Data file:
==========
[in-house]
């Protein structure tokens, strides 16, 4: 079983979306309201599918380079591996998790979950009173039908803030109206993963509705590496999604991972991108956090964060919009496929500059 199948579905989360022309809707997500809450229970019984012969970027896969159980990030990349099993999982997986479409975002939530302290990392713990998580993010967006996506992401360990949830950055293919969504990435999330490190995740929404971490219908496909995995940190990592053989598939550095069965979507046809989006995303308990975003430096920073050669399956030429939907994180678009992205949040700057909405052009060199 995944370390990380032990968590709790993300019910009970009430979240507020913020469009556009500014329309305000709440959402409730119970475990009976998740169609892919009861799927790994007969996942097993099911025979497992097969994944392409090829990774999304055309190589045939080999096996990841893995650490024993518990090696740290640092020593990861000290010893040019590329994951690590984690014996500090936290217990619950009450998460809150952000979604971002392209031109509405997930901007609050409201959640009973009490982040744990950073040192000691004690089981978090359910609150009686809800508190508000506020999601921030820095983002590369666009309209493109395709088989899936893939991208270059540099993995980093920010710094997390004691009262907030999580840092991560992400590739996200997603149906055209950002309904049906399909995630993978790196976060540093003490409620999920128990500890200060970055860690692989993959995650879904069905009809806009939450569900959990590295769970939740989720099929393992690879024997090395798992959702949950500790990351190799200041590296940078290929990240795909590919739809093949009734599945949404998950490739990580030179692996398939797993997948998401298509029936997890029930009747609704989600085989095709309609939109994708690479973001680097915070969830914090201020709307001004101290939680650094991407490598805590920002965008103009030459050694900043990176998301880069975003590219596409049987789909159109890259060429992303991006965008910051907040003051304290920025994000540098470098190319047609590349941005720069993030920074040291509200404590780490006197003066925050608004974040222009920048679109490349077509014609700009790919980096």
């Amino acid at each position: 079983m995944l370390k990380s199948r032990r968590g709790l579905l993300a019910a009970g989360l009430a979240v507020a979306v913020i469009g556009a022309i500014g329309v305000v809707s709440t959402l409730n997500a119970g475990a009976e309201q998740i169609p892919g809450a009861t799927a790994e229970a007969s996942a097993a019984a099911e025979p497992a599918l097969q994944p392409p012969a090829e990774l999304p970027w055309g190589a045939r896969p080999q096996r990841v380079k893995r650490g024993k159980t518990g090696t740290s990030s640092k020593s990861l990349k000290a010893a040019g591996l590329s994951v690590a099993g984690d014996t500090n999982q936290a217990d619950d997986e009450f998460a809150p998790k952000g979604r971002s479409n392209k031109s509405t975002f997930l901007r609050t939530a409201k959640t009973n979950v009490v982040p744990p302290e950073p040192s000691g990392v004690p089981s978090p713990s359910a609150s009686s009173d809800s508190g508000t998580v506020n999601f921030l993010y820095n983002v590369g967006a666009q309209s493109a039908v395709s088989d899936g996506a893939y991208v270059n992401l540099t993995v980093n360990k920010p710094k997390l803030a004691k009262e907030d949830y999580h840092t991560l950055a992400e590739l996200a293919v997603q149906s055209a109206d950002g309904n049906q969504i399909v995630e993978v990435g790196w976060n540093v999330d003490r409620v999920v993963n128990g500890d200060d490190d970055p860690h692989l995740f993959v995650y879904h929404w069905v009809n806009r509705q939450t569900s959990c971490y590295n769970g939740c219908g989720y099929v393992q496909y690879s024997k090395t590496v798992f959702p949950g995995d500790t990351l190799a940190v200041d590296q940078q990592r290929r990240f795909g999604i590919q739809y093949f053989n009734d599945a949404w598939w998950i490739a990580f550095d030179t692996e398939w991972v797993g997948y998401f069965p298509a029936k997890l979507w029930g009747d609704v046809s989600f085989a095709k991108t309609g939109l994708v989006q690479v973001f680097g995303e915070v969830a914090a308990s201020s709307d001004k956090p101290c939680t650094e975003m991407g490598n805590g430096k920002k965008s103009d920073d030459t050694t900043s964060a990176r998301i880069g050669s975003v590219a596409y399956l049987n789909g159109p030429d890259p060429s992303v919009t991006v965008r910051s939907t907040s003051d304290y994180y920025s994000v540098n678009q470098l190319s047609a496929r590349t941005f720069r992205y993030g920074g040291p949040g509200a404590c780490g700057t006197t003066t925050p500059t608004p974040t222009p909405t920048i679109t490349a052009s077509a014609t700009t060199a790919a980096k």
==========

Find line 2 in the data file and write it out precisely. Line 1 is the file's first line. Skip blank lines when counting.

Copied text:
């Protein structure tokens, strides 16, 4: 079983979306309201599918380079591996998790979950009173039908803030109206993963509705590496999604991972991108956090964060919009496929500059 199948579905989360022309809707997500809450229970019984012969970027896969159980990030990349099993999982997986479409975002939530302290990392713990998580993010967006996506992401360990949830950055293919969504990435999330490190995740929404971490219908496909995995940190990592053989598939550095069965979507046809989006995303308990975003430096920073050669399956030429939907994180678009992205949040700057909405052009060199 995944370390990380032990968590709790993300019910009970009430979240507020913020469009556009500014329309305000709440959402409730119970475990009976998740169609892919009861799927790994007969996942097993099911025979497992097969994944392409090829990774999304055309190589045939080999096996990841893995650490024993518990090696740290640092020593990861000290010893040019590329994951690590984690014996500090936290217990619950009450998460809150952000979604971002392209031109509405997930901007609050409201959640009973009490982040744990950073040192000691004690089981978090359910609150009686809800508190508000506020999601921030820095983002590369666009309209493109395709088989899936893939991208270059540099993995980093920010710094997390004691009262907030999580840092991560992400590739996200997603149906055209950002309904049906399909995630993978790196976060540093003490409620999920128990500890200060970055860690692989993959995650879904069905009809806009939450569900959990590295769970939740989720099929393992690879024997090395798992959702949950500790990351190799200041590296940078290929990240795909590919739809093949009734599945949404998950490739990580030179692996398939797993997948998401298509029936997890029930009747609704989600085989095709309609939109994708690479973001680097915070969830914090201020709307001004101290939680650094991407490598805590920002965008103009030459050694900043990176998301880069975003590219596409049987789909159109890259060429992303991006965008910051907040003051304290920025994000540098470098190319047609590349941005720069993030920074040291509200404590780490006197003066925050608004974040222009920048679109490349077509014609700009790919980096």